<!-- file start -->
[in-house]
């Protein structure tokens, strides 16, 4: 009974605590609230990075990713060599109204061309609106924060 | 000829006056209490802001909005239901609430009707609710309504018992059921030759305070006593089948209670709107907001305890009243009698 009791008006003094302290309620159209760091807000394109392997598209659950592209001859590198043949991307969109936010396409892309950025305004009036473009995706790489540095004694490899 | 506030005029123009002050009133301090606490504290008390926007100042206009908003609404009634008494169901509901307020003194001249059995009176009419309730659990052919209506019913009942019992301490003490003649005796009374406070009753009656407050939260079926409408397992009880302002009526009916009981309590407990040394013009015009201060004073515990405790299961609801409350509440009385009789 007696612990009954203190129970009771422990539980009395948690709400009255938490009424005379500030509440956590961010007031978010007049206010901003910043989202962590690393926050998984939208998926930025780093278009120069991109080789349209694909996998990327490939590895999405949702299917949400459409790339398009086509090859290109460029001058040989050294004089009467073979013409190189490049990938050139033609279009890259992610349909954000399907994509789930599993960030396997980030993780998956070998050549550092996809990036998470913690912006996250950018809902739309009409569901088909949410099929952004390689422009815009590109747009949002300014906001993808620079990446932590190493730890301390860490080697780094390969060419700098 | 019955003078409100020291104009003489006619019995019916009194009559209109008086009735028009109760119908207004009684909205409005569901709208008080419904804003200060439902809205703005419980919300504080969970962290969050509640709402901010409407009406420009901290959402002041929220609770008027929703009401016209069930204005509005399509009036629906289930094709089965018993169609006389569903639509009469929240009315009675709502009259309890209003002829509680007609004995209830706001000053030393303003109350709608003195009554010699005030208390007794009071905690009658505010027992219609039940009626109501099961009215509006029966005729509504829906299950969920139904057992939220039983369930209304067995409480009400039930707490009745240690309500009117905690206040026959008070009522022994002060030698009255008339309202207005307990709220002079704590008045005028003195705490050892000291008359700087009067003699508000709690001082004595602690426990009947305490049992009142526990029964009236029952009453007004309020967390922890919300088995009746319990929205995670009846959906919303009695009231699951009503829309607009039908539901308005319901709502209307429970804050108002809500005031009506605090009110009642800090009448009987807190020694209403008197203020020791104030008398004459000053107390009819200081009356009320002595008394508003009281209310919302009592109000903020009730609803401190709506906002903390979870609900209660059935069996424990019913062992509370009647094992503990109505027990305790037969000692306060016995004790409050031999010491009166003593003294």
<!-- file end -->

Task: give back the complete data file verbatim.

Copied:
[in-house]
């Protein structure tokens, strides 16, 4: 009974605590609230990075990713060599109204061309609106924060 | 000829006056209490802001909005239901609430009707609710309504018992059921030759305070006593089948209670709107907001305890009243009698 009791008006003094302290309620159209760091807000394109392997598209659950592209001859590198043949991307969109936010396409892309950025305004009036473009995706790489540095004694490899 | 506030005029123009002050009133301090606490504290008390926007100042206009908003609404009634008494169901509901307020003194001249059995009176009419309730659990052919209506019913009942019992301490003490003649005796009374406070009753009656407050939260079926409408397992009880302002009526009916009981309590407990040394013009015009201060004073515990405790299961609801409350509440009385009789 007696612990009954203190129970009771422990539980009395948690709400009255938490009424005379500030509440956590961010007031978010007049206010901003910043989202962590690393926050998984939208998926930025780093278009120069991109080789349209694909996998990327490939590895999405949702299917949400459409790339398009086509090859290109460029001058040989050294004089009467073979013409190189490049990938050139033609279009890259992610349909954000399907994509789930599993960030396997980030993780998956070998050549550092996809990036998470913690912006996250950018809902739309009409569901088909949410099929952004390689422009815009590109747009949002300014906001993808620079990446932590190493730890301390860490080697780094390969060419700098 | 019955003078409100020291104009003489006619019995019916009194009559209109008086009735028009109760119908207004009684909205409005569901709208008080419904804003200060439902809205703005419980919300504080969970962290969050509640709402901010409407009406420009901290959402002041929220609770008027929703009401016209069930204005509005399509009036629906289930094709089965018993169609006389569903639509009469929240009315009675709502009259309890209003002829509680007609004995209830706001000053030393303003109350709608003195009554010699005030208390007794009071905690009658505010027992219609039940009626109501099961009215509006029966005729509504829906299950969920139904057992939220039983369930209304067995409480009400039930707490009745240690309500009117905690206040026959008070009522022994002060030698009255008339309202207005307990709220002079704590008045005028003195705490050892000291008359700087009067003699508000709690001082004595602690426990009947305490049992009142526990029964009236029952009453007004309020967390922890919300088995009746319990929205995670009846959906919303009695009231699951009503829309607009039908539901308005319901709502209307429970804050108002809500005031009506605090009110009642800090009448009987807190020694209403008197203020020791104030008398004459000053107390009819200081009356009320002595008394508003009281209310919302009592109000903020009730609803401190709506906002903390979870609900209660059935069996424990019913062992509370009647094992503990109505027990305790037969000692306060016995004790409050031999010491009166003593003294």